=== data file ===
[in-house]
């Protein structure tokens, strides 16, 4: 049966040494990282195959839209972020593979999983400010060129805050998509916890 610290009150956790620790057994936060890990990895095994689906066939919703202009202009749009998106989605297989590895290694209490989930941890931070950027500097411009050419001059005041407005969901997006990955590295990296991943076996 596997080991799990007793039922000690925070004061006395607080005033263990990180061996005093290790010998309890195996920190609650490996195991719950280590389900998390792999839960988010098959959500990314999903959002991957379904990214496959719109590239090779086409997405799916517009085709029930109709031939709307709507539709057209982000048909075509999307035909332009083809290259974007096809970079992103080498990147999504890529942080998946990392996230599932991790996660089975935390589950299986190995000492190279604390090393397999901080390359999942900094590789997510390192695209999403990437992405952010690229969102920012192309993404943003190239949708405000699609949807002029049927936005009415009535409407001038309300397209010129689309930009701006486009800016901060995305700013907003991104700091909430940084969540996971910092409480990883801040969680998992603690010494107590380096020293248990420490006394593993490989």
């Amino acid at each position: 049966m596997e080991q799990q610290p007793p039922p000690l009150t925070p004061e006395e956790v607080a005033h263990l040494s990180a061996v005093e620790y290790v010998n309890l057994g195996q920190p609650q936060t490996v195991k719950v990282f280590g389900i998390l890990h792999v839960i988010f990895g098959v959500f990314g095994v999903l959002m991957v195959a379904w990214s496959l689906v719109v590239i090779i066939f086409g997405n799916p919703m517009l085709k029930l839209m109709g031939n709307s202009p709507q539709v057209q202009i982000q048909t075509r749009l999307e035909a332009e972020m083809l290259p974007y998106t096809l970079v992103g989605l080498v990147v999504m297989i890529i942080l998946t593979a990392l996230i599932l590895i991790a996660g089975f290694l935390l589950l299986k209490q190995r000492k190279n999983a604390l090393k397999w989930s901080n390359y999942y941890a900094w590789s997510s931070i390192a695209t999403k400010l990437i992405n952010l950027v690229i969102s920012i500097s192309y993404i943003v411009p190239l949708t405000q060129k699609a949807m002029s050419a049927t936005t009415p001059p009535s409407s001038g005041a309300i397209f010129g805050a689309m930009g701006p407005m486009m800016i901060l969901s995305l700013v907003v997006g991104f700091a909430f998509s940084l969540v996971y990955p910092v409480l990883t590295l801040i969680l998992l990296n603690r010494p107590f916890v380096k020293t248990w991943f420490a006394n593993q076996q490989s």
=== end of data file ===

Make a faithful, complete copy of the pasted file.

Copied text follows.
[in-house]
């Protein structure tokens, strides 16, 4: 049966040494990282195959839209972020593979999983400010060129805050998509916890 610290009150956790620790057994936060890990990895095994689906066939919703202009202009749009998106989605297989590895290694209490989930941890931070950027500097411009050419001059005041407005969901997006990955590295990296991943076996 596997080991799990007793039922000690925070004061006395607080005033263990990180061996005093290790010998309890195996920190609650490996195991719950280590389900998390792999839960988010098959959500990314999903959002991957379904990214496959719109590239090779086409997405799916517009085709029930109709031939709307709507539709057209982000048909075509999307035909332009083809290259974007096809970079992103080498990147999504890529942080998946990392996230599932991790996660089975935390589950299986190995000492190279604390090393397999901080390359999942900094590789997510390192695209999403990437992405952010690229969102920012192309993404943003190239949708405000699609949807002029049927936005009415009535409407001038309300397209010129689309930009701006486009800016901060995305700013907003991104700091909430940084969540996971910092409480990883801040969680998992603690010494107590380096020293248990420490006394593993490989």
């Amino acid at each position: 049966m596997e080991q799990q610290p007793p039922p000690l009150t925070p004061e006395e956790v607080a005033h263990l040494s990180a061996v005093e620790y290790v010998n309890l057994g195996q920190p609650q936060t490996v195991k719950v990282f280590g389900i998390l890990h792999v839960i988010f990895g098959v959500f990314g095994v999903l959002m991957v195959a379904w990214s496959l689906v719109v590239i090779i066939f086409g997405n799916p919703m517009l085709k029930l839209m109709g031939n709307s202009p709507q539709v057209q202009i982000q048909t075509r749009l999307e035909a332009e972020m083809l290259p974007y998106t096809l970079v992103g989605l080498v990147v999504m297989i890529i942080l998946t593979a990392l996230i599932l590895i991790a996660g089975f290694l935390l589950l299986k209490q190995r000492k190279n999983a604390l090393k397999w989930s901080n390359y999942y941890a900094w590789s997510s931070i390192a695209t999403k400010l990437i992405n952010l950027v690229i969102s920012i500097s192309y993404i943003v411009p190239l949708t405000q060129k699609a949807m002029s050419a049927t936005t009415p001059p009535s409407s001038g005041a309300i397209f010129g805050a689309m930009g701006p407005m486009m800016i901060l969901s995305l700013v907003v997006g991104f700091a909430f998509s940084l969540v996971y990955p910092v409480l990883t590295l801040i969680l998992l990296n603690r010494p107590f916890v380096k020293t248990w991943f420490a006394n593993q076996q490989s």